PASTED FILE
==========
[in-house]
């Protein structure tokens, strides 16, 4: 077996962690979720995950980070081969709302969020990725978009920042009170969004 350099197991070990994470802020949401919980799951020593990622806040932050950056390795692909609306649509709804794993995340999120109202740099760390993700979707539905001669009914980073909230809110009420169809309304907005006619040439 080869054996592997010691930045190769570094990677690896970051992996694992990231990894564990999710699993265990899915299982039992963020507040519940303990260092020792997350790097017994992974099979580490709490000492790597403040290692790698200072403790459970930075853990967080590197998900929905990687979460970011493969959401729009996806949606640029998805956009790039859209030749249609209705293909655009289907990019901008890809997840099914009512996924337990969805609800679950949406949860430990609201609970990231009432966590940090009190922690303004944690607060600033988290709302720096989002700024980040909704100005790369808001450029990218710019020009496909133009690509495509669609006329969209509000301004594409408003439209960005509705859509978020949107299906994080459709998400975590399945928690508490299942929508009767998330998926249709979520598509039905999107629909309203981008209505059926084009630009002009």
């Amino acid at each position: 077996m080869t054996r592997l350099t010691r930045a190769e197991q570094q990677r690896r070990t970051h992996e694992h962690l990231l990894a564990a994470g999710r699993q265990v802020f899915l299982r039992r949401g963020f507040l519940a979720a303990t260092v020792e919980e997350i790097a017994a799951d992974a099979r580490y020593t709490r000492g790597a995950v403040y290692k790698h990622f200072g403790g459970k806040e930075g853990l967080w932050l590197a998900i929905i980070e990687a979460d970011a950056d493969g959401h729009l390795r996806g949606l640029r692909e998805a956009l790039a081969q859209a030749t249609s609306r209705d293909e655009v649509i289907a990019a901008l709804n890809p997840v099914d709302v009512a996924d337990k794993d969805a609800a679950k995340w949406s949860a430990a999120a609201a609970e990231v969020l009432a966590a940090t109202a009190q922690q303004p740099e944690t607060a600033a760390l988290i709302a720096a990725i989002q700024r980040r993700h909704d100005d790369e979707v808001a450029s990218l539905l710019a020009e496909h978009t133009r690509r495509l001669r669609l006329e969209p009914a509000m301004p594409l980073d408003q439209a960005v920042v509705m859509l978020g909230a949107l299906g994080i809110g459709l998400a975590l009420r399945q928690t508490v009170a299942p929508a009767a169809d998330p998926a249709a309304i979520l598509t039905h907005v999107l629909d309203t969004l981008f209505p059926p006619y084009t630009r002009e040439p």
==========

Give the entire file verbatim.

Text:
[in-house]
């Protein structure tokens, strides 16, 4: 077996962690979720995950980070081969709302969020990725978009920042009170969004 350099197991070990994470802020949401919980799951020593990622806040932050950056390795692909609306649509709804794993995340999120109202740099760390993700979707539905001669009914980073909230809110009420169809309304907005006619040439 080869054996592997010691930045190769570094990677690896970051992996694992990231990894564990999710699993265990899915299982039992963020507040519940303990260092020792997350790097017994992974099979580490709490000492790597403040290692790698200072403790459970930075853990967080590197998900929905990687979460970011493969959401729009996806949606640029998805956009790039859209030749249609209705293909655009289907990019901008890809997840099914009512996924337990969805609800679950949406949860430990609201609970990231009432966590940090009190922690303004944690607060600033988290709302720096989002700024980040909704100005790369808001450029990218710019020009496909133009690509495509669609006329969209509000301004594409408003439209960005509705859509978020949107299906994080459709998400975590399945928690508490299942929508009767998330998926249709979520598509039905999107629909309203981008209505059926084009630009002009």
């Amino acid at each position: 077996m080869t054996r592997l350099t010691r930045a190769e197991q570094q990677r690896r070990t970051h992996e694992h962690l990231l990894a564990a994470g999710r699993q265990v802020f899915l299982r039992r949401g963020f507040l519940a979720a303990t260092v020792e919980e997350i790097a017994a799951d992974a099979r580490y020593t709490r000492g790597a995950v403040y290692k790698h990622f200072g403790g459970k806040e930075g853990l967080w932050l590197a998900i929905i980070e990687a979460d970011a950056d493969g959401h729009l390795r996806g949606l640029r692909e998805a956009l790039a081969q859209a030749t249609s609306r209705d293909e655009v649509i289907a990019a901008l709804n890809p997840v099914d709302v009512a996924d337990k794993d969805a609800a679950k995340w949406s949860a430990a999120a609201a609970e990231v969020l009432a966590a940090t109202a009190q922690q303004p740099e944690t607060a600033a760390l988290i709302a720096a990725i989002q700024r980040r993700h909704d100005d790369e979707v808001a450029s990218l539905l710019a020009e496909h978009t133009r690509r495509l001669r669609l006329e969209p009914a509000m301004p594409l980073d408003q439209a960005v920042v509705m859509l978020g909230a949107l299906g994080i809110g459709l998400a975590l009420r399945q928690t508490v009170a299942p929508a009767a169809d998330p998926a249709a309304i979520l598509t039905h907005v999107l629909d309203t969004l981008f209505p059926p006619y084009t630009r002009e040439p």